tree apparently something over eight feet in diameter-a beautiful wood with a little finer and sunnier grain than any of our Norlhern woods, and capable of a more brilliant polish. There are specimens of numerous varieties of woods in the rough; some large blocks of the renowned Mexican marble, and many slabs of the richest grain cut for table-tops and polished to perfection. Another exhibit attracting considerable attention in this department, is a very large mass or cake of silver, some six feet in diameter, and valued at $72,000.

The exhibit of the Netherlands demands time and careful

study. There are large, carefully-drawn diagrams, showing the relation of the Netherlands to the surrounding seas, and illustrating the fights and struggles of the inhabitants with the waters, their efforts to get a little more land to dwell on; also several most painstaking specimens of the bridges and dikes and embankments used to hedge back the waters, and keep them in place while the brave human work of tilling the new soil goes on. It hardly seems worth while to tug and dive and build so much for a poor bit of European clay, while Uncle Sam is rich enough to give every man in the Netherlands a good rich farm for the digging of it; but the struggles of our old Dutch neighbors are none the less heroic for all. In this exhibit there are also some of the finest

specimens of inlaid pearl-work to be found in the exhibition; several cases of cloths, showing a skill in weaving equal to that of the best English mills, and some royal-looking rugs, large and rich and soft enough for the best feet in the world to walk over.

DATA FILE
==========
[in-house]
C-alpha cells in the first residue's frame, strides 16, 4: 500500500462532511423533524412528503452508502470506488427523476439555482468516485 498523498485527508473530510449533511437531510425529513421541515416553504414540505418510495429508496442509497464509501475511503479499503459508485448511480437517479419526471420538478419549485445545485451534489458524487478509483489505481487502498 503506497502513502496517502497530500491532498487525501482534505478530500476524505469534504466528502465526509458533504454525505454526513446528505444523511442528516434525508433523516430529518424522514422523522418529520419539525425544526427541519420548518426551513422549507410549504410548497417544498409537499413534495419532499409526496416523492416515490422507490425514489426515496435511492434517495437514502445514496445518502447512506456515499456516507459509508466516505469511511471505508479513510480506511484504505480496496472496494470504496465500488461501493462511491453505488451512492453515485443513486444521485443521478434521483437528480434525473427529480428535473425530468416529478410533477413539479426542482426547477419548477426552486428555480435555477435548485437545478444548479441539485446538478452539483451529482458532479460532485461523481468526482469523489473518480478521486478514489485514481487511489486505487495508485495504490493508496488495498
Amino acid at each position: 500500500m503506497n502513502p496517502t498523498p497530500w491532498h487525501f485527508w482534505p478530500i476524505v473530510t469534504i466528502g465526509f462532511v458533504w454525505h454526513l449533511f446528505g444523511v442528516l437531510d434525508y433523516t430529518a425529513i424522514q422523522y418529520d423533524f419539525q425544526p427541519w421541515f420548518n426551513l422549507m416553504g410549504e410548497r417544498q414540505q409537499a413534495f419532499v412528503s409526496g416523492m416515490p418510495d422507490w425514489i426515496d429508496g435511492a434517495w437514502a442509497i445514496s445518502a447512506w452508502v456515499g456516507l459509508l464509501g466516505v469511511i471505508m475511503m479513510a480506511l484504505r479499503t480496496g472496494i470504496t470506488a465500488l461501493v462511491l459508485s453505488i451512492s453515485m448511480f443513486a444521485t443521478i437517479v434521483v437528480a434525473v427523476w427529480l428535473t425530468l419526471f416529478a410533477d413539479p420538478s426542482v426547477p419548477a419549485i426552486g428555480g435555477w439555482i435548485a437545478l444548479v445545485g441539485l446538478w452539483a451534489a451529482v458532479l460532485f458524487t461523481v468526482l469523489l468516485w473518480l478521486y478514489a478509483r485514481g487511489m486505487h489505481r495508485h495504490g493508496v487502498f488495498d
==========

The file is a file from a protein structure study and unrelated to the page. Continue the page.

In the Brazilian exhibit the Southern contrast meets us again. There are indications, however, that modern tact and industry and skill are working things into shape in Brazil. It is not wholly Southern or languid. There are some fair specimens of the early stages of manufacture; there is much ingenuity displayed in its fancy cases of bugs and butterflies and beetles, and in the cases of gorgeous featherflowers. Some of the crown jewels formerly worn by the Empress touch the hearts of the ladies, so tender on the subject of jewelry, and so fond of the atmosphere of aristocracy and royalty. But the Brazilian crown jewels are not remarkably brilliant.

In the exhibit of Belgium are some interesting cases of paper and cloth, rags and shreds, showing the materials out of which the finer and coarser qualities of Belgian and other papers are made. The mode of glass-making is illus trated, and the Belgian laces, here on exhibition, fully justify the world-wide renown which they have already attained. A prominent feature of the Belgian exhibit is a new and very elaborately carved pulpit according to the old style. There is not a finer, more painstaking or accurate piece of wood carving in the exhibition, but being new, and we Americans being so used to fine new things, this splendid specimen of the wood-cutter's art does not impress us as do the older exhibits of the same character in the departments of China and Japan. The far-famed glass works of Belgium are also strongly represented both in the shape of enormous cases of unframed glass and in the line of large and handsomely framed mirrors. The exhibit is simply a fair expression of the average best European civilization of this century, without any specially marked features expressive of Belgium alone.